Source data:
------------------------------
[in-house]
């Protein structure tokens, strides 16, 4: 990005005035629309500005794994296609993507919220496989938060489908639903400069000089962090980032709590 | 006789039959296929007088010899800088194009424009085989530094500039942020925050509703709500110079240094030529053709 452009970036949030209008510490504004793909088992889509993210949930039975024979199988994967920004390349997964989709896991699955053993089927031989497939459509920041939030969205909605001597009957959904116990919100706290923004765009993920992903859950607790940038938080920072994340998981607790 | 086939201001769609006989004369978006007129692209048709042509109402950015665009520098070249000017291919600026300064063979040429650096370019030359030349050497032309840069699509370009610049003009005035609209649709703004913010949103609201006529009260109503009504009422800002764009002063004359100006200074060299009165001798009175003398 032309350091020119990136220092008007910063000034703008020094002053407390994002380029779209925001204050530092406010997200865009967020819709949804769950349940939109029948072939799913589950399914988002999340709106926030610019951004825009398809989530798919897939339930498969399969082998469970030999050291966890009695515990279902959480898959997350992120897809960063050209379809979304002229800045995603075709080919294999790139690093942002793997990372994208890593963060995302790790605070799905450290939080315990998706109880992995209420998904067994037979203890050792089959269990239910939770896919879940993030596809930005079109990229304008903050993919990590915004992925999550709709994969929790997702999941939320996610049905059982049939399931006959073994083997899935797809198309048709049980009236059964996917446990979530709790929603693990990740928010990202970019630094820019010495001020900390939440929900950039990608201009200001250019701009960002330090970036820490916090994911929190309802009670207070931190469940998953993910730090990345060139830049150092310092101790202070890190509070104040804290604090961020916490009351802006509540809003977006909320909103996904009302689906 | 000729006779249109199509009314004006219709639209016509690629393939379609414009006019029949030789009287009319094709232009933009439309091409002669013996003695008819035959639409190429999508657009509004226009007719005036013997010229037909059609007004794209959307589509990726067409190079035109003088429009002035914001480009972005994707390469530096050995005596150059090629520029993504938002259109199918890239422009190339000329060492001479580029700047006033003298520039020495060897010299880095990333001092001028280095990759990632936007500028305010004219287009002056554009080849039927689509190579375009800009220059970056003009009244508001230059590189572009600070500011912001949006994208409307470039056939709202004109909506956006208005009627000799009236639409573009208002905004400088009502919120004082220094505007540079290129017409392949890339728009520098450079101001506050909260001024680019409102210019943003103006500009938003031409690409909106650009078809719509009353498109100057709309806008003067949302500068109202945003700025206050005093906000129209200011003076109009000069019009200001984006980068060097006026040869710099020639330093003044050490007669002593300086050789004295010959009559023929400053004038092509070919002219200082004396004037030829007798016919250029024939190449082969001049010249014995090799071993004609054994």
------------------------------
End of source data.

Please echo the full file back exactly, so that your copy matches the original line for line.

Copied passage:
[in-house]
């Protein structure tokens, strides 16, 4: 990005005035629309500005794994296609993507919220496989938060489908639903400069000089962090980032709590 | 006789039959296929007088010899800088194009424009085989530094500039942020925050509703709500110079240094030529053709 452009970036949030209008510490504004793909088992889509993210949930039975024979199988994967920004390349997964989709896991699955053993089927031989497939459509920041939030969205909605001597009957959904116990919100706290923004765009993920992903859950607790940038938080920072994340998981607790 | 086939201001769609006989004369978006007129692209048709042509109402950015665009520098070249000017291919600026300064063979040429650096370019030359030349050497032309840069699509370009610049003009005035609209649709703004913010949103609201006529009260109503009504009422800002764009002063004359100006200074060299009165001798009175003398 032309350091020119990136220092008007910063000034703008020094002053407390994002380029779209925001204050530092406010997200865009967020819709949804769950349940939109029948072939799913589950399914988002999340709106926030610019951004825009398809989530798919897939339930498969399969082998469970030999050291966890009695515990279902959480898959997350992120897809960063050209379809979304002229800045995603075709080919294999790139690093942002793997990372994208890593963060995302790790605070799905450290939080315990998706109880992995209420998904067994037979203890050792089959269990239910939770896919879940993030596809930005079109990229304008903050993919990590915004992925999550709709994969929790997702999941939320996610049905059982049939399931006959073994083997899935797809198309048709049980009236059964996917446990979530709790929603693990990740928010990202970019630094820019010495001020900390939440929900950039990608201009200001250019701009960002330090970036820490916090994911929190309802009670207070931190469940998953993910730090990345060139830049150092310092101790202070890190509070104040804290604090961020916490009351802006509540809003977006909320909103996904009302689906 | 000729006779249109199509009314004006219709639209016509690629393939379609414009006019029949030789009287009319094709232009933009439309091409002669013996003695008819035959639409190429999508657009509004226009007719005036013997010229037909059609007004794209959307589509990726067409190079035109003088429009002035914001480009972005994707390469530096050995005596150059090629520029993504938002259109199918890239422009190339000329060492001479580029700047006033003298520039020495060897010299880095990333001092001028280095990759990632936007500028305010004219287009002056554009080849039927689509190579375009800009220059970056003009009244508001230059590189572009600070500011912001949006994208409307470039056939709202004109909506956006208005009627000799009236639409573009208002905004400088009502919120004082220094505007540079290129017409392949890339728009520098450079101001506050909260001024680019409102210019943003103006500009938003031409690409909106650009078809719509009353498109100057709309806008003067949302500068109202945003700025206050005093906000129209200011003076109009000069019009200001984006980068060097006026040869710099020639330093003044050490007669002593300086050789004295010959009559023929400053004038092509070919002219200082004396004037030829007798016919250029024939190449082969001049010249014995090799071993004609054994």